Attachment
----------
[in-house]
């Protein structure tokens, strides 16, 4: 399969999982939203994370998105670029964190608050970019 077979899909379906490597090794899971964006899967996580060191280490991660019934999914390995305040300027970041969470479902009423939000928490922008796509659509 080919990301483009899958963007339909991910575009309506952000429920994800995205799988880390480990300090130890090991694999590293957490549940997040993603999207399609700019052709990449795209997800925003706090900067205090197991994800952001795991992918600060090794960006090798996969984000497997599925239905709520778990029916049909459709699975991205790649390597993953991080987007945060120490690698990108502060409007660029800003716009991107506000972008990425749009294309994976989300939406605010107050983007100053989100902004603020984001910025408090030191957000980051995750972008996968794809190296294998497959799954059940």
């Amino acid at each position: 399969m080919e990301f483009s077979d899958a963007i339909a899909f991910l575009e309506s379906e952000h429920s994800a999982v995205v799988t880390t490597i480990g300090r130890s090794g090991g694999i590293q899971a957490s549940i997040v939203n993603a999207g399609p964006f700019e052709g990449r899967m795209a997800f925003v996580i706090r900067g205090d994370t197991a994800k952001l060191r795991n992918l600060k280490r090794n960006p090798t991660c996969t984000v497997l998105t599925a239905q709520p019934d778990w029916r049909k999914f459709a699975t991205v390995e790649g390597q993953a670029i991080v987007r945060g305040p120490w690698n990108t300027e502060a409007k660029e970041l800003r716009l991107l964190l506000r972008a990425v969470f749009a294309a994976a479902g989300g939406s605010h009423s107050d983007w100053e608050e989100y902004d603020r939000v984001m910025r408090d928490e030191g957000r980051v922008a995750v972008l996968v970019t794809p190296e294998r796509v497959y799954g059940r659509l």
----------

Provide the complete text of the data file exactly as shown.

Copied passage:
[in-house]
């Protein structure tokens, strides 16, 4: 399969999982939203994370998105670029964190608050970019 077979899909379906490597090794899971964006899967996580060191280490991660019934999914390995305040300027970041969470479902009423939000928490922008796509659509 080919990301483009899958963007339909991910575009309506952000429920994800995205799988880390480990300090130890090991694999590293957490549940997040993603999207399609700019052709990449795209997800925003706090900067205090197991994800952001795991992918600060090794960006090798996969984000497997599925239905709520778990029916049909459709699975991205790649390597993953991080987007945060120490690698990108502060409007660029800003716009991107506000972008990425749009294309994976989300939406605010107050983007100053989100902004603020984001910025408090030191957000980051995750972008996968794809190296294998497959799954059940």
């Amino acid at each position: 399969m080919e990301f483009s077979d899958a963007i339909a899909f991910l575009e309506s379906e952000h429920s994800a999982v995205v799988t880390t490597i480990g300090r130890s090794g090991g694999i590293q899971a957490s549940i997040v939203n993603a999207g399609p964006f700019e052709g990449r899967m795209a997800f925003v996580i706090r900067g205090d994370t197991a994800k952001l060191r795991n992918l600060k280490r090794n960006p090798t991660c996969t984000v497997l998105t599925a239905q709520p019934d778990w029916r049909k999914f459709a699975t991205v390995e790649g390597q993953a670029i991080v987007r945060g305040p120490w690698n990108t300027e502060a409007k660029e970041l800003r716009l991107l964190l506000r972008a990425v969470f749009a294309a994976a479902g989300g939406s605010h009423s107050d983007w100053e608050e989100y902004d603020r939000v984001m910025r408090d928490e030191g957000r980051v922008a995750v972008l996968v970019t794809p190296e294998r796509v497959y799954g059940r659509l």